House Democratic leaders briefed party members Tuesday on new legislation that would fund the Iraq war through July, then give Congress the option of cutting off money if conditions do not improve.

If members agree to back the plan as expected, a vote on the new war spending bill could come as early Thursday. The proposal, pitched last week by Rep. David Obey, D-Wis., was first disclosed last week by The Associated Press.

Democrats told reporters the plan is likely to provide more than $40 billion for the war and other high-priority projects, then vote "mid summer" on whether to release more money for military operations.

The plan had dim prospects of surviving in the Senate, where most Democrats want to guarantee funding for troops through September and were trying to negotiate a deal with the White House.

House Democrats said they weren't too concerned with getting the White House's blessing.

"They know what we're doing obviously," said Rep. Rahm Emanuel, D-Ill. "I don't think their subscriptions to the newspapers ended at any time recently."

House Speaker Nancy Pelosi, D-Calif., said she had promised to find common ground with the Bush administration, but made it clear last week that "if we didn't find out common ground, we would stand our ground."

White House spokesman Tony Snow on Tuesday called the approach "just bad management."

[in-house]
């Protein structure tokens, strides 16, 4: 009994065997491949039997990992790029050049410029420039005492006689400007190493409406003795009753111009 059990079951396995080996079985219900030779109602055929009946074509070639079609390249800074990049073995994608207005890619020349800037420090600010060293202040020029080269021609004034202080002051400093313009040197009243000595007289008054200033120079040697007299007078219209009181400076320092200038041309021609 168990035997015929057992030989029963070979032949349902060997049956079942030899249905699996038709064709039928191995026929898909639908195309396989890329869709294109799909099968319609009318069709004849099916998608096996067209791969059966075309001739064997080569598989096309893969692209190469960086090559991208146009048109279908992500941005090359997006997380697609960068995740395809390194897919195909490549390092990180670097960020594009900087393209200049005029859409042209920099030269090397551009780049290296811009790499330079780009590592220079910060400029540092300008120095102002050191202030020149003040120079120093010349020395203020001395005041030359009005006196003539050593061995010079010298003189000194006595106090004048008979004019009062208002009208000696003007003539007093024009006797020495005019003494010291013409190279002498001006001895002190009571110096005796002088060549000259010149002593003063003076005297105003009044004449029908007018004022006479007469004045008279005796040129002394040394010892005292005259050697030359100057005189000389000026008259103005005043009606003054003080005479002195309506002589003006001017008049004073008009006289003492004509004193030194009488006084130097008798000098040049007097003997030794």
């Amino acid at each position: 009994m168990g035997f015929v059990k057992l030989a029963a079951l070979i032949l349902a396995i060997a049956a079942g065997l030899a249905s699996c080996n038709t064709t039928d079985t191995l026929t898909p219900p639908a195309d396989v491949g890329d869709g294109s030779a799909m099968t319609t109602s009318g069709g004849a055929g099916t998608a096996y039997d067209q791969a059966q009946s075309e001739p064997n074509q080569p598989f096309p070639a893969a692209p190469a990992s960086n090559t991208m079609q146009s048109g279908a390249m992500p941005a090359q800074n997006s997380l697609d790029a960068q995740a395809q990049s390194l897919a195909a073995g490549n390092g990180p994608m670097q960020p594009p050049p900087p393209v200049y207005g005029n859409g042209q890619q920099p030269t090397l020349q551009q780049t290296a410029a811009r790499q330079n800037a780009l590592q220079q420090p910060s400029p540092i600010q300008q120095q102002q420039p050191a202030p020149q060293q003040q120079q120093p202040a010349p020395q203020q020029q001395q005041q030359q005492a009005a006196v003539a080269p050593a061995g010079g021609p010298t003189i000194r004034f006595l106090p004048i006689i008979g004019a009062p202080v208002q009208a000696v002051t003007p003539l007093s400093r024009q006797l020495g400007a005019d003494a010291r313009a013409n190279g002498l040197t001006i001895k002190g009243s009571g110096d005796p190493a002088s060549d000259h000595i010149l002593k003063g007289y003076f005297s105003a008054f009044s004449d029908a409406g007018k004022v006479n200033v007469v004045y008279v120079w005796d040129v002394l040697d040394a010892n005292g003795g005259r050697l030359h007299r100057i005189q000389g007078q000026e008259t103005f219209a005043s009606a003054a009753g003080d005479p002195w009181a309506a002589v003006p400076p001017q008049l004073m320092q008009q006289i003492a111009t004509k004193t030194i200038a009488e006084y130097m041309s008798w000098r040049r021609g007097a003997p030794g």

"We think it is appropriate to be able to give commanders what they are going to need, and also forces in the field, so that you can make long-term decisions in trying to build the mission," Snow said.

Congressional Republicans immediately dismissed the Democratic proposal as unfairly rationing funds needed in combat and said their members would not support it.

Democrats "should not treat our men and women in uniform like they are children who are getting a monthly allowance," said Rep. John Boehner, R-Ohio, his party's leader.

Added Rep. Adam Putnam, R-Fla., after a GOP caucus meeting Tuesday: "It's an irresponsible approach. You do not fund wars 60 days at a time."

The Democratic proposal comes in response to President Bush's veto last week of a $124.2 billion bill that would have funded the war in Iraq, among other things, but demanded troops begin coming home on Oct. 1. Republicans agreed to uphold the veto, and Democrats were forced back to the drawing board.

House Democrats want to provide a bill that supports the troops, but not give Bush a blank check on the deeply unpopular and costly war. Further complicating matters, several House liberals oppose funding the war at all while other more conservative Democrats are reluctant to tie strings to a bill needed by the troops.

The new version is likely to meet resistance in the Senate. Several Senate Democrats said they would oppose a short-term funding bill because it leaves open the question of whether troops will get the resources they need after July.

"There's the question of why it wasn't fully funded," said Sen. Ben Nelson, D-Neb.

If the House version of the bill fails in conference with the Senate, Democratic leaders say their members will have other chances to affect Iraq policy. Party leaders have pointed to the 2008 defense authorization bill, which helps to set Pentagon policy, as well as the 2008 appropriations bills.

However, that plan could meet resistance by members reluctant to watch their carefully crafted bills sink under a presidential veto. Rep. Ike Skelton, D-Mo., chairman of the Armed Services Committee, has drafted a defense authorization bill that requires U.S. officials to report on progress made on the war. But according to a panel aide familiar with the draft, the bill so far does not include a tough mandate to end the war.